Where contours of Φ and σlc are generally parallel to the land surface, we expect to find a zone of abundant open fractures and weathered bedrock with a roughly uniform thickness, underlain by less weathered bedrock with fewer open fractures (Fig. 1, G and H). Where contours of Φ and σlc mirror the land surface, we expect to find thick weathered zones beneath ridges and thin zones beneath valleys (Fig. 1I). This conceptual model assumes that the geometry of the weathered zone reflects the present-day stress field. In an eroding landscape, a parcel of rock experiences a time-varying stress field as the eroding surface draws nearer. However, given that Φ increases and σlc decreases toward the surface (provided that the ambient horizontal tectonic stresses are compressive) (Fig. 1, A to F), the bottom boundary of the weathered zone is likely to be demarcated by the contour of the lowest Φ or highest σlc at which fractures open enough to accelerate chemical weathering. After crossing this boundary, rocks will only experience higher Φ and lower σlc and should become even more weathered.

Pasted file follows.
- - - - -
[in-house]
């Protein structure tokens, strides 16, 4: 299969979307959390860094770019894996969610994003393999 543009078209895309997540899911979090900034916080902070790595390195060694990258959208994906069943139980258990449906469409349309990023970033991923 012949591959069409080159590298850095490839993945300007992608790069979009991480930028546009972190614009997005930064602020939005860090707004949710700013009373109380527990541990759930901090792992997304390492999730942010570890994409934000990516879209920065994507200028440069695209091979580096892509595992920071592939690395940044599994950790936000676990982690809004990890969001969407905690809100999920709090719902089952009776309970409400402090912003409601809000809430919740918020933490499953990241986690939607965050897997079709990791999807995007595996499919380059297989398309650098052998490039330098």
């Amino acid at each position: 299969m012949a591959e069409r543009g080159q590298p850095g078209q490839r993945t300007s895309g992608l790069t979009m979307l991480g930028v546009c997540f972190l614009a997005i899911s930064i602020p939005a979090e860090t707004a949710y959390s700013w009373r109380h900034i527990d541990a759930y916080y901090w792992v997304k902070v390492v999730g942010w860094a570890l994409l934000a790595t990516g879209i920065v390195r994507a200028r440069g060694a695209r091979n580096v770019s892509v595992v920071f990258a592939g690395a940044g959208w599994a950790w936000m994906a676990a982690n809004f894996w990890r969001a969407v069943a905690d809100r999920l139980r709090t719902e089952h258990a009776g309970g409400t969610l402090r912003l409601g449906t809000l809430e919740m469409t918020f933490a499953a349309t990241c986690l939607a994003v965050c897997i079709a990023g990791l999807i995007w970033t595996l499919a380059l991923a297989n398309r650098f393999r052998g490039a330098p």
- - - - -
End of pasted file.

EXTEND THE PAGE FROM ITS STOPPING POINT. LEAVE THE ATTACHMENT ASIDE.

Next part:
A dimensionless ratio of tectonic stresses to gravitational stresses that accounts for topographic perturbations captures the difference between the surface-parallel scenario (Fig. 1, B, E, and H) and the surface-mirroring scenario (Fig. 1, C, F, and I). This ratio is defined asEmbedded Image (1)where σt is the magnitude of the horizontal tectonic stress perpendicular to the ridges and valleys, which we refer to as the tectonic compression; b/a is the characteristic slope of a topographic feature with height b and horizontal length a; ρ is rock density; and g is gravitational acceleration. Our model predicts that a landscape with σ* < ~1, corresponding to low tectonic compression or widely spaced ridges and valleys, should have a zone of large Φ, small σlc, and weathered rock that parallels the surface topography (Fig. 1, B, E, and H). Conversely, a landscape with σ* > ~1, corresponding to high tectonic compression or closely spaced ridges and valleys, should have a zone of large Φ, small σlc, and weathered rock that thickens under ridges and thins under valleys (Fig. 1, C, F, and I). The surface-mirroring pattern is most pronounced for landscapes with b/a > 0.05.